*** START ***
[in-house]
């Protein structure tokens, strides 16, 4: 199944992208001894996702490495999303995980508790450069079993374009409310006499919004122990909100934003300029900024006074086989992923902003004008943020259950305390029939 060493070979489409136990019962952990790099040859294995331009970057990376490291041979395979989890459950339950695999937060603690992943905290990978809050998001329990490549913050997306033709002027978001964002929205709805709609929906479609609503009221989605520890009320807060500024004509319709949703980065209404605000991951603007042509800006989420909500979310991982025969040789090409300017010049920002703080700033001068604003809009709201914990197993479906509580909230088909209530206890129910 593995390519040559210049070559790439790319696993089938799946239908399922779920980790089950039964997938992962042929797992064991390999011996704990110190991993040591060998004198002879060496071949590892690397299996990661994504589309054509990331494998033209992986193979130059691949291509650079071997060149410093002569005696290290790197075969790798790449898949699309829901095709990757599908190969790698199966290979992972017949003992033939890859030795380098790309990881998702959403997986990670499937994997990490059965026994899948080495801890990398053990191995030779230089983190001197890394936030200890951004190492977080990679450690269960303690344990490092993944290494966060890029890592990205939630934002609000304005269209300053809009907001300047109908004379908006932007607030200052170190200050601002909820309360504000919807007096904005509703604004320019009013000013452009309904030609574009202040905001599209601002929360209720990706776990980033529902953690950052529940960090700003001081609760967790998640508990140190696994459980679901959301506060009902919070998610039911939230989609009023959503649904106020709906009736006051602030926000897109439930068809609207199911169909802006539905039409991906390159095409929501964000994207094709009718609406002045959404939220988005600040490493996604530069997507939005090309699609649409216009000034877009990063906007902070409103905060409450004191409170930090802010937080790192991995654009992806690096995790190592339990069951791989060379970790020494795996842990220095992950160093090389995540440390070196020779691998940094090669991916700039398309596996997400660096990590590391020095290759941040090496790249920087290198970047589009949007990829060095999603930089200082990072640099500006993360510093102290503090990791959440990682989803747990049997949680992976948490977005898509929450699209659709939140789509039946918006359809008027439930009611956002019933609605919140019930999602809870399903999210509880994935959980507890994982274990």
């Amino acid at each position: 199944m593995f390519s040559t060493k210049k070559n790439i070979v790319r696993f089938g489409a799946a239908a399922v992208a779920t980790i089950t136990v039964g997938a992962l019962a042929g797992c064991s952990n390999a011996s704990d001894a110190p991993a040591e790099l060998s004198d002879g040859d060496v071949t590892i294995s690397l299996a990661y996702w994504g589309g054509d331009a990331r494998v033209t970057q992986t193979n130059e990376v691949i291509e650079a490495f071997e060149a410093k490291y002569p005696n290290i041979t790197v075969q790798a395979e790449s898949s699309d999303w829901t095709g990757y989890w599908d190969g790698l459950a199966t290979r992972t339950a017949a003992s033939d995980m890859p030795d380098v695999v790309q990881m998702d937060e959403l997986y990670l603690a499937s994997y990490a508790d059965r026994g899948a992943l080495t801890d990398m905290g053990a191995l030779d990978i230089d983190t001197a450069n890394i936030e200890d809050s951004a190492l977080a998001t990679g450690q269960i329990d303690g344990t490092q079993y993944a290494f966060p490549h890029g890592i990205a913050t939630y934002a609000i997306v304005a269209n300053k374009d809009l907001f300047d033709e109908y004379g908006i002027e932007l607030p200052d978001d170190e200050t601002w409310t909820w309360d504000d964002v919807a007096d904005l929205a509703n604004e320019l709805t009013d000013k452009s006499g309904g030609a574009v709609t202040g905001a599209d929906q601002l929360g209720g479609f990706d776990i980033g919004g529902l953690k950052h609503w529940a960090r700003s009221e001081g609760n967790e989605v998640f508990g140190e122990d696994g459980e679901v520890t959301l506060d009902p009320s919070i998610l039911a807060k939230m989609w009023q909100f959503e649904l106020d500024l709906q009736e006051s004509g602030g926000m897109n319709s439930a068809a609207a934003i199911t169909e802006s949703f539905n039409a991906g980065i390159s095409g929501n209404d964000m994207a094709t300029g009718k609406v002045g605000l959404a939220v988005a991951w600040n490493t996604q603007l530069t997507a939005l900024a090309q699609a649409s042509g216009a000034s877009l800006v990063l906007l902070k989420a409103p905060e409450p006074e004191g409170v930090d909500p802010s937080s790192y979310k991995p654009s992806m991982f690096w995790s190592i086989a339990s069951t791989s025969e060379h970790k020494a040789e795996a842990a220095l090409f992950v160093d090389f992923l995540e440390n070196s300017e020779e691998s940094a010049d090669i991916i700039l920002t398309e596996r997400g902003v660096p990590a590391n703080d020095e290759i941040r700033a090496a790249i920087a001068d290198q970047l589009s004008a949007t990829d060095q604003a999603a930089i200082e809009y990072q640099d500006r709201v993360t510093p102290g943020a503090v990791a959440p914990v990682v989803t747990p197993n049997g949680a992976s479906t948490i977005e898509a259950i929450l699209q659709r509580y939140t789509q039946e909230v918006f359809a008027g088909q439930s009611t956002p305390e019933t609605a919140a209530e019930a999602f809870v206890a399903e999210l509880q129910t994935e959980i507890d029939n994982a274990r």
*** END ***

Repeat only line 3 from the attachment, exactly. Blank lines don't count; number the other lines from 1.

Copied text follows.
């Amino acid at each position: 199944m593995f390519s040559t060493k210049k070559n790439i070979v790319r696993f089938g489409a799946a239908a399922v992208a779920t980790i089950t136990v039964g997938a992962l019962a042929g797992c064991s952990n390999a011996s704990d001894a110190p991993a040591e790099l060998s004198d002879g040859d060496v071949t590892i294995s690397l299996a990661y996702w994504g589309g054509d331009a990331r494998v033209t970057q992986t193979n130059e990376v691949i291509e650079a490495f071997e060149a410093k490291y002569p005696n290290i041979t790197v075969q790798a395979e790449s898949s699309d999303w829901t095709g990757y989890w599908d190969g790698l459950a199966t290979r992972t339950a017949a003992s033939d995980m890859p030795d380098v695999v790309q990881m998702d937060e959403l997986y990670l603690a499937s994997y990490a508790d059965r026994g899948a992943l080495t801890d990398m905290g053990a191995l030779d990978i230089d983190t001197a450069n890394i936030e200890d809050s951004a190492l977080a998001t990679g450690q269960i329990d303690g344990t490092q079993y993944a290494f966060p490549h890029g890592i990205a913050t939630y934002a609000i997306v304005a269209n300053k374009d809009l907001f300047d033709e109908y004379g908006i002027e932007l607030p200052d978001d170190e200050t601002w409310t909820w309360d504000d964002v919807a007096d904005l929205a509703n604004e320019l709805t009013d000013k452009s006499g309904g030609a574009v709609t202040g905001a599209d929906q601002l929360g209720g479609f990706d776990i980033g919004g529902l953690k950052h609503w529940a960090r700003s009221e001081g609760n967790e989605v998640f508990g140190e122990d696994g459980e679901v520890t959301l506060d009902p009320s919070i998610l039911a807060k939230m989609w009023q909100f959503e649904l106020d500024l709906q009736e006051s004509g602030g926000m897109n319709s439930a068809a609207a934003i199911t169909e802006s949703f539905n039409a991906g980065i390159s095409g929501n209404d964000m994207a094709t300029g009718k609406v002045g605000l959404a939220v988005a991951w600040n490493t996604q603007l530069t997507a939005l900024a090309q699609a649409s042509g216009a000034s877009l800006v990063l906007l902070k989420a409103p905060e409450p006074e004191g409170v930090d909500p802010s937080s790192y979310k991995p654009s992806m991982f690096w995790s190592i086989a339990s069951t791989s025969e060379h970790k020494a040789e795996a842990a220095l090409f992950v160093d090389f992923l995540e440390n070196s300017e020779e691998s940094a010049d090669i991916i700039l920002t398309e596996r997400g902003v660096p990590a590391n703080d020095e290759i941040r700033a090496a790249i920087a001068d290198q970047l589009s004008a949007t990829d060095q604003a999603a930089i200082e809009y990072q640099d500006r709201v993360t510093p102290g943020a503090v990791a959440p914990v990682v989803t747990p197993n049997g949680a992976s479906t948490i977005e898509a259950i929450l699209q659709r509580y939140t789509q039946e909230v918006f359809a008027g088909q439930s009611t956002p305390e019933t609605a919140a209530e019930a999602f809870v206890a399903e999210l509880q129910t994935e959980i507890d029939n994982a274990r």